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Genetic Resources and Crop Evolution

, Volume 61, Issue 7, pp 1319–1328 | Cite as

Wild almonds gone wild: revisiting Darwin’s statement on the origin of peaches

  • Mariana M. Yazbek
  • Mohammad S. Al-Zein
Research Article

Abstract

There is a general consensus that cultivated almond was domesticated in western Asia while cultivated peach was domesticated in China; however, the lack of a comprehensive phylogeny of cultivated peaches and almonds and their wild relatives has until recently rendered the controversy over the origin of these plants, their interrelationships and their domestication difficult to decipher. This shortcoming has made Darwin’s hypothesis that peaches are almonds modified in a marvelous manner difficult to test. In this work, Darwin’s hypothesis is revisited based on the first comprehensive molecular and morphological phylogeny of almonds, peaches and their wild relatives. The analysis reveals that cultivated peaches and cultivated almonds are closely related but not sister species. It also reveals that Darwin’s hypothesis was not entirely wrong, particularly considering the species concept he was employing.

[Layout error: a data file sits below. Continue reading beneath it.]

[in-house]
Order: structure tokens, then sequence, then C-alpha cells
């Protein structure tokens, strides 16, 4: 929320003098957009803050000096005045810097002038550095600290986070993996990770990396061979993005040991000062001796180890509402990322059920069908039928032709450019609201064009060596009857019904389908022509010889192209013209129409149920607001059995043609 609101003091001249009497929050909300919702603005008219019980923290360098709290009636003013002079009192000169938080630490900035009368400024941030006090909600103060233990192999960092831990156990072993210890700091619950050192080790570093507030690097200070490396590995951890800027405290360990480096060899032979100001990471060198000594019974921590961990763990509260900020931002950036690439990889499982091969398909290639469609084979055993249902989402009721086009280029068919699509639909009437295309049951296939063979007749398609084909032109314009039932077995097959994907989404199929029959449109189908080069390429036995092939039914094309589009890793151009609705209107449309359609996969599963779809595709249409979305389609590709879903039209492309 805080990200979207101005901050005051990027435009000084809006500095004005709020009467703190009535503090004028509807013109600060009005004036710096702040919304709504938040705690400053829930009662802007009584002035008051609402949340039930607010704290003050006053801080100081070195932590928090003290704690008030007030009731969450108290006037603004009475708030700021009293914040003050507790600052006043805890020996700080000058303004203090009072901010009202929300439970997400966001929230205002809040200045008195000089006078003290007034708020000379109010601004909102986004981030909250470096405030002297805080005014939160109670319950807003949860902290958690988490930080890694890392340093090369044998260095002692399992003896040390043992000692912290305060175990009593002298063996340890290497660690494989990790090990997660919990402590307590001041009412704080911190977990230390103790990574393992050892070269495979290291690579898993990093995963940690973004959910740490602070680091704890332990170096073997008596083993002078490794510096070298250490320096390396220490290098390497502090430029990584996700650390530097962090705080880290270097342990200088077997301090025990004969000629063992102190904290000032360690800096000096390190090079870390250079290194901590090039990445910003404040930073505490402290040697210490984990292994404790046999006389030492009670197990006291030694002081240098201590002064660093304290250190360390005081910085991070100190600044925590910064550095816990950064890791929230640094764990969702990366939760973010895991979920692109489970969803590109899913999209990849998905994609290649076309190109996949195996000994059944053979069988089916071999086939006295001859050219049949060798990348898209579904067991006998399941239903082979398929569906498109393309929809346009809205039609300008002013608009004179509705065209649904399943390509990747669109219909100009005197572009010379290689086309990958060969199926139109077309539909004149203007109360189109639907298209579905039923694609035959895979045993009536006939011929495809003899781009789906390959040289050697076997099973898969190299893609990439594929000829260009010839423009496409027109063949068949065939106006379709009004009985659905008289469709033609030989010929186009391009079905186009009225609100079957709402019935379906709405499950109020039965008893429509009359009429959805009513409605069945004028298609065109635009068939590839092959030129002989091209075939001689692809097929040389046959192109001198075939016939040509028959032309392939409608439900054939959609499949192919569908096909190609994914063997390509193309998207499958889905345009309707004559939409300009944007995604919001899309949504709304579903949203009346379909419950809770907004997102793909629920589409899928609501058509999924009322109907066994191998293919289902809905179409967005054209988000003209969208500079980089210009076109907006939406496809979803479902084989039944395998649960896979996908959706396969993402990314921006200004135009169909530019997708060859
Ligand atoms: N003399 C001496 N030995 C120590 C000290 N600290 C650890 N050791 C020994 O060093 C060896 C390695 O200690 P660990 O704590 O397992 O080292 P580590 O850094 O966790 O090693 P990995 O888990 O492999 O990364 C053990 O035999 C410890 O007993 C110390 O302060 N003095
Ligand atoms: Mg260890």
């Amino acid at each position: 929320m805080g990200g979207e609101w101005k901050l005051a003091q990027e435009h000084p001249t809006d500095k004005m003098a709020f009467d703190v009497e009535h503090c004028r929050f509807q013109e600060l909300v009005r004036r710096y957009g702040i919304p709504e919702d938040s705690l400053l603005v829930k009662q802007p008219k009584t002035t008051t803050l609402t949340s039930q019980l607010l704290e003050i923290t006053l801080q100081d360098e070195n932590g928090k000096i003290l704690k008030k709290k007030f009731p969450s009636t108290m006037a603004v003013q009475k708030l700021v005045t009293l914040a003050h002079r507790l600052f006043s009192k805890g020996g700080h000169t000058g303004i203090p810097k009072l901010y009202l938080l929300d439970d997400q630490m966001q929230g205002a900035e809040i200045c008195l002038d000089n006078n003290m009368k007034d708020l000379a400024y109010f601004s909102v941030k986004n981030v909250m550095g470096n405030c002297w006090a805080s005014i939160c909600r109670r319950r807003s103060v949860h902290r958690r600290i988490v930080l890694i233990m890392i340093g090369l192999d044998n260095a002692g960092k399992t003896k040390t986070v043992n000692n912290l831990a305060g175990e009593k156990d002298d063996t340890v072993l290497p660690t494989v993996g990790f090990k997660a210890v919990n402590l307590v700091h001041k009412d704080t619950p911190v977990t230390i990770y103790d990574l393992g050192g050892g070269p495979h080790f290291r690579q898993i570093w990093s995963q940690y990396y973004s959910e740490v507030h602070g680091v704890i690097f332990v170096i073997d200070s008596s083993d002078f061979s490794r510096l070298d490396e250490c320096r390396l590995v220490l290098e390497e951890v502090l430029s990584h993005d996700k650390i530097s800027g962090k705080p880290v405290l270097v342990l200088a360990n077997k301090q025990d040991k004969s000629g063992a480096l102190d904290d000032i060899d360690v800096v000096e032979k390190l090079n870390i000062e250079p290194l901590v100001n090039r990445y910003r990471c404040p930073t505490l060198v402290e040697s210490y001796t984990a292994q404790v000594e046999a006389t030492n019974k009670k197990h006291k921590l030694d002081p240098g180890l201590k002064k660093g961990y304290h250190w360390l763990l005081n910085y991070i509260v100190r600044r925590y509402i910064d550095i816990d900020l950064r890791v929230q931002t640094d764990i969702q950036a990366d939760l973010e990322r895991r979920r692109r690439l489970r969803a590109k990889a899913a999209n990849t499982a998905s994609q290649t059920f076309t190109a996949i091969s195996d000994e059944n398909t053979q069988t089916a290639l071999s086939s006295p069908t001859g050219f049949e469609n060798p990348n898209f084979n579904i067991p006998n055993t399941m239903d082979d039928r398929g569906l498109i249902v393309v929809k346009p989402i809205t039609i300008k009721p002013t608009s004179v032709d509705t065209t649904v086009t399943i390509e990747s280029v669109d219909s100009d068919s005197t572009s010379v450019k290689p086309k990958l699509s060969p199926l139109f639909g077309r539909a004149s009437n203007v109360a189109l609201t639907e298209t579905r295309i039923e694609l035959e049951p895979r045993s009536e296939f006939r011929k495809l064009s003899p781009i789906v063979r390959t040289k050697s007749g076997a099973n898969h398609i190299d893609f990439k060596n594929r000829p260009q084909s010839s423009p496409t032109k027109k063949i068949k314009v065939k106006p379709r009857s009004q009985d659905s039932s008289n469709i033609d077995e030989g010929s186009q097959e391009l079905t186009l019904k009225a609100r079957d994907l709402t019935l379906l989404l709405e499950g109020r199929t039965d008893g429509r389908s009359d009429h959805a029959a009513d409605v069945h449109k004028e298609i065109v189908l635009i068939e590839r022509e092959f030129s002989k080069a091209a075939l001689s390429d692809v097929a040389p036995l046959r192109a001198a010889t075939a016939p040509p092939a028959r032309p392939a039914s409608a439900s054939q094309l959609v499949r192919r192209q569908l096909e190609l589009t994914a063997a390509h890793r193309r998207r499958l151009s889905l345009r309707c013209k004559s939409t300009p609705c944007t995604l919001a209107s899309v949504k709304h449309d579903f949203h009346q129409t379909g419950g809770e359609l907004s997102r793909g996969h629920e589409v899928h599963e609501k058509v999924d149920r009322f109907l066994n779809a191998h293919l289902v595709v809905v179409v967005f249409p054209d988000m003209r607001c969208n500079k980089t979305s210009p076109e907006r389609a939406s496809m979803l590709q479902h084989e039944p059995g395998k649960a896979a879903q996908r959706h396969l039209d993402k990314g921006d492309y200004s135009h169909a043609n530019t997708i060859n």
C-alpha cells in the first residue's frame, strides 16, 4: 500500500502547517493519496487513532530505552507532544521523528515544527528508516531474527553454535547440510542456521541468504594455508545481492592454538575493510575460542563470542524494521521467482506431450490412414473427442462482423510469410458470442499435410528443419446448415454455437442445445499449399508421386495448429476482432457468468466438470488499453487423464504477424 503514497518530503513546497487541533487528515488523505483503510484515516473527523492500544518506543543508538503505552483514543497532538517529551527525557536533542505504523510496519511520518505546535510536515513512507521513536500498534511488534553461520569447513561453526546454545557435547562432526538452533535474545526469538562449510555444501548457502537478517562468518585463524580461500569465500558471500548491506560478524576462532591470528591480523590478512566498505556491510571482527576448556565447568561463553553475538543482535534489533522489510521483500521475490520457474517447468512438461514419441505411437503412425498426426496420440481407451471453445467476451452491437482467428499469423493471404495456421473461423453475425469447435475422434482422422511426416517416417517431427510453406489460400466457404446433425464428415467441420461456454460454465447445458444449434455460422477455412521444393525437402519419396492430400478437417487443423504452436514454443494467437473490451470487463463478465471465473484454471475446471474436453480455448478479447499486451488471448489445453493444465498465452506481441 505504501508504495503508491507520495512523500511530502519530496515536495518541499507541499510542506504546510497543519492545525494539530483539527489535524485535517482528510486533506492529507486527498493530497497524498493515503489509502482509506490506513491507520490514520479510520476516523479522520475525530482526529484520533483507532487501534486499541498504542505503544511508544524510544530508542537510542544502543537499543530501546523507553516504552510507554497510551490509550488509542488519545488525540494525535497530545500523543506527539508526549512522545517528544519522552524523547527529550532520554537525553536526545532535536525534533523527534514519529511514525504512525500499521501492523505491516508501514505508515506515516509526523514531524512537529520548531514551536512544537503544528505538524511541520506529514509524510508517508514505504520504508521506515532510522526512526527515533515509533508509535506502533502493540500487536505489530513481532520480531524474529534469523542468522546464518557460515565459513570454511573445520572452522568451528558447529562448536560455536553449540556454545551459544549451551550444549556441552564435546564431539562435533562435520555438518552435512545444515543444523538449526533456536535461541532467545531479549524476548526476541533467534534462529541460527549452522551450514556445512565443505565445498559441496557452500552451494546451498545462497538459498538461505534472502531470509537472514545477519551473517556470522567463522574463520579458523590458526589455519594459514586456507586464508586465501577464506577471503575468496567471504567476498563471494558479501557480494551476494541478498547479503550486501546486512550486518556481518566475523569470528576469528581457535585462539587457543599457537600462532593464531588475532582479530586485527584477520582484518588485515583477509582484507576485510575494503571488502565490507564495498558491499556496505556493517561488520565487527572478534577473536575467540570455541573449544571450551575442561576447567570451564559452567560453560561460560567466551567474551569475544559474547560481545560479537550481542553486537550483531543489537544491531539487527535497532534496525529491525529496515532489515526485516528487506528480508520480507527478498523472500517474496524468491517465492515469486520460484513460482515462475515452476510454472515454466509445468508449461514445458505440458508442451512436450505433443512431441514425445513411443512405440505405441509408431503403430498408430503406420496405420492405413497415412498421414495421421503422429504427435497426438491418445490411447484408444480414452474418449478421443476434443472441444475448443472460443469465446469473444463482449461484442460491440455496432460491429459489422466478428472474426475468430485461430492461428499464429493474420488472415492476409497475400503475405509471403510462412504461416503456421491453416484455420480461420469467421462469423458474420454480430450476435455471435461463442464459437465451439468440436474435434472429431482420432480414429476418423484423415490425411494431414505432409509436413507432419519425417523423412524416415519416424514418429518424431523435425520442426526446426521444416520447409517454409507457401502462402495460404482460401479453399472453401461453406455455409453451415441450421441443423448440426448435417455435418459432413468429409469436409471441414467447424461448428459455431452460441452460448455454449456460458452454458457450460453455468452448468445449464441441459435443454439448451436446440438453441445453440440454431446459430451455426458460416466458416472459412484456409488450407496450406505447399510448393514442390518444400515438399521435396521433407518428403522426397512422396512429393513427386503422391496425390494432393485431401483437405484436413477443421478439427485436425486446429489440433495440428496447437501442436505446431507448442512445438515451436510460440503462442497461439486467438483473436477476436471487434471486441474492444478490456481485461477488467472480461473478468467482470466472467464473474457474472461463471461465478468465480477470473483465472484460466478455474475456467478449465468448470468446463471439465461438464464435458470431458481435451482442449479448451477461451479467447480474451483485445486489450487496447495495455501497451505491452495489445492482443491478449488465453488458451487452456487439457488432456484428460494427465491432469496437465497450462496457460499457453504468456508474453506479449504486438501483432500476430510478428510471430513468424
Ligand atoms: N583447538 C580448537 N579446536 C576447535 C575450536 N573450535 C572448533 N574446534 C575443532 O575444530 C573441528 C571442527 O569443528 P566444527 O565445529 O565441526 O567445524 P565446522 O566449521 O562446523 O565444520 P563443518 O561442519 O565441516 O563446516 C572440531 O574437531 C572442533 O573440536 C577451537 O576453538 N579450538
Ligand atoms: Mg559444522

Keywords

Almond Amygdalus Evolution Peach Phylogeny 

Notes

Acknowledgments

The authors would like to acknowledge Ali Donmez, Kevin Nixon, Jerrold Davis, Dennis Stevenson, Lytton Musselman, Khouzama Knio and two anonymous reviewers for their help at different stages of preparing this manuscript.

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Copyright information

© Springer Science+Business Media Dordrecht 2014

Authors and Affiliations

  1. 1.Genetic Resources Section, Biodiversity and Integrated Gene Management ProgramInternational Center for Agricultural Research in Dry Areas (ICARDA)BeirutLebanon
  2. 2.Biology Department, Faculty of Arts and SciencesAmerican University of BeirutBeirutLebanon
  3. 3.Nature Conservation Center (NCC)American University of BeirutBeirutLebanon

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